At the other end of the ceili band spectrum is Cúpla, a Carlow-based duo consisting of Richie Kelly on accordion and Pat Ryan on drums and vocals. They’re a long time playing music together and in recent years have become popular with set dancers in the southeast of Ireland. At their ceilis they sell two of their own CDs, Welcome to Ireland and The Glen of Aherlow, both having a selection of country songs and their punchy ceili music so popular at ceilis. Richie Kelly also has at least three solo cds as well, Let’s Have a Ceili, King of Ceili and Irish Dancing Beginners. All five are published by Chart Records, Dublin, and can be found in Irish shops. A Google search located them for sale on the site www.cdworld.ie at bargain prices, and they were even listed on Amazon’s sites in France, Germany and Japan.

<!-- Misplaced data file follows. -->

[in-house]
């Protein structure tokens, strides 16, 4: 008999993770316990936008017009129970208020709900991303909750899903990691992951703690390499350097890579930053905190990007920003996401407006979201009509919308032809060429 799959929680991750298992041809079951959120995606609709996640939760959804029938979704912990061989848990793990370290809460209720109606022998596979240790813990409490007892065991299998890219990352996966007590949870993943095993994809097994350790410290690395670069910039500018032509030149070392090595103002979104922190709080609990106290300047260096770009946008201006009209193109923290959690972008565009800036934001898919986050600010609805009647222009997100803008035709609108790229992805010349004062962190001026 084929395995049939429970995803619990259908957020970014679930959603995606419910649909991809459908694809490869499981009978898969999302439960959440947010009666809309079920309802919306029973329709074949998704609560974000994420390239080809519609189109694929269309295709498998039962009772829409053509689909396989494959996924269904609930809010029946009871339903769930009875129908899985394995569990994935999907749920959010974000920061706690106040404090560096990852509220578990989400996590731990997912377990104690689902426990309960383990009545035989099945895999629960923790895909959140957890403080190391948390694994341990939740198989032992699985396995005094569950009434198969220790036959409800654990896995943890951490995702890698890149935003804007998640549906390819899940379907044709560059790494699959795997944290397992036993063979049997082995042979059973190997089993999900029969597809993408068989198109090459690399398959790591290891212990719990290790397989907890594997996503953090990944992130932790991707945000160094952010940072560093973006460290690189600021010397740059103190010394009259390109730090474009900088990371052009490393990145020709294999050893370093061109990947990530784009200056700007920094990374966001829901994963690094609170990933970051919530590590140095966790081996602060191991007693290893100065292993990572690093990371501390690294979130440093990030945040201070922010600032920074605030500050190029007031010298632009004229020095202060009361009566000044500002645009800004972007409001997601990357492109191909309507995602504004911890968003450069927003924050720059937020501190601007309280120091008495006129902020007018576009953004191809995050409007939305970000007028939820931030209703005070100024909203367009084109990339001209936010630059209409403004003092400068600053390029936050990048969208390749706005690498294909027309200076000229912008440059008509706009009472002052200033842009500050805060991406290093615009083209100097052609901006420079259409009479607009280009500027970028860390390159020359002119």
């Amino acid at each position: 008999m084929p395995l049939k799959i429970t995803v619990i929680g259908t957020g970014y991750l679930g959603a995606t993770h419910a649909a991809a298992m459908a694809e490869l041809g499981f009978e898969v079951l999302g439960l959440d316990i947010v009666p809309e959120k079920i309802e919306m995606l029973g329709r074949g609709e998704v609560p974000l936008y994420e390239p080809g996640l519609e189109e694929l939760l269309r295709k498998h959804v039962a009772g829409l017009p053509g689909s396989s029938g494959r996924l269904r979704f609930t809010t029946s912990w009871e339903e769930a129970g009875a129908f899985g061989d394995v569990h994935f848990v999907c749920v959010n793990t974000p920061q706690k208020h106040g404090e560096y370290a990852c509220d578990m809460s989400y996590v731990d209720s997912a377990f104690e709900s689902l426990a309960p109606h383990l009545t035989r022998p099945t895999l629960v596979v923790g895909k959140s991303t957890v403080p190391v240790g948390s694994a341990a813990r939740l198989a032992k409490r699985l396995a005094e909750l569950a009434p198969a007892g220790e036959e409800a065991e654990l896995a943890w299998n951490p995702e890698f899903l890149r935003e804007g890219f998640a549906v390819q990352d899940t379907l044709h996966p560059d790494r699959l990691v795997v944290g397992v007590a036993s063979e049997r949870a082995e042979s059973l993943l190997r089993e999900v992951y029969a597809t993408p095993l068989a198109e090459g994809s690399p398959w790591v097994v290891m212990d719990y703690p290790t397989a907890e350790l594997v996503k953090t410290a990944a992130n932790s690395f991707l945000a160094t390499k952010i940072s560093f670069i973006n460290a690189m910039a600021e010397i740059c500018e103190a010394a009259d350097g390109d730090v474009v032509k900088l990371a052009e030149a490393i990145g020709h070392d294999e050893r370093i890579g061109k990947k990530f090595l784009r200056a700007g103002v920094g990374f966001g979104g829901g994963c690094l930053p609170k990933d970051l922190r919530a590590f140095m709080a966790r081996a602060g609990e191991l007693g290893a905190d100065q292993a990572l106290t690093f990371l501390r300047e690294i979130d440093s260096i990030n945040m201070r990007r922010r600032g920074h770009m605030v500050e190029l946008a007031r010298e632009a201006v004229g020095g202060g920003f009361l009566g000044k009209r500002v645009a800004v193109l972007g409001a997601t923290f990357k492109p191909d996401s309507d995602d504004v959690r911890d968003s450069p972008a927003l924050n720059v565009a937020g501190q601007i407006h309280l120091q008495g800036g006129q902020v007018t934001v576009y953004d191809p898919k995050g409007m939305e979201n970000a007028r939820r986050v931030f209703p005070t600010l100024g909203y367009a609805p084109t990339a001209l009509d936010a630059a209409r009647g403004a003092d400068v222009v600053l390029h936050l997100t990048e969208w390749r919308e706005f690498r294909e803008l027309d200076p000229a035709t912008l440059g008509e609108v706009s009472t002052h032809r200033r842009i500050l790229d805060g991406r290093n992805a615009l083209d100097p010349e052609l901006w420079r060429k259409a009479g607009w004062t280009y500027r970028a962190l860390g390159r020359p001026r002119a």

A book specifically about the Donegal mazurka and its origins has been researched, written and produced by Caoimhín Mac Aoidh. He explores the origins of the dance in Poland, its spread around the world and its adoption in Ireland and specifically Donegal. A CD included with the book lets you listen to over thirty different mazurkas played by Donegal fiddlers Tommy Peoples, Mairéad Ní Mhaonaigh, the author and others. Transcriptions of the tunes are notated in the book. Even better for those wishing to learn Donegal mazurkas, the book also includes a short DVD, which first shows a mazurka danced in Poland in a ballet style. Connie McKelvey and Anne Connaghan then dance and teach Shoe the Donkey, an old-style mazurka and the modern type more commonly danced in Donegal, but rather rare elsewhere. The teaching is engaging and effective. Contact Connie for information on obtaining the book and disks.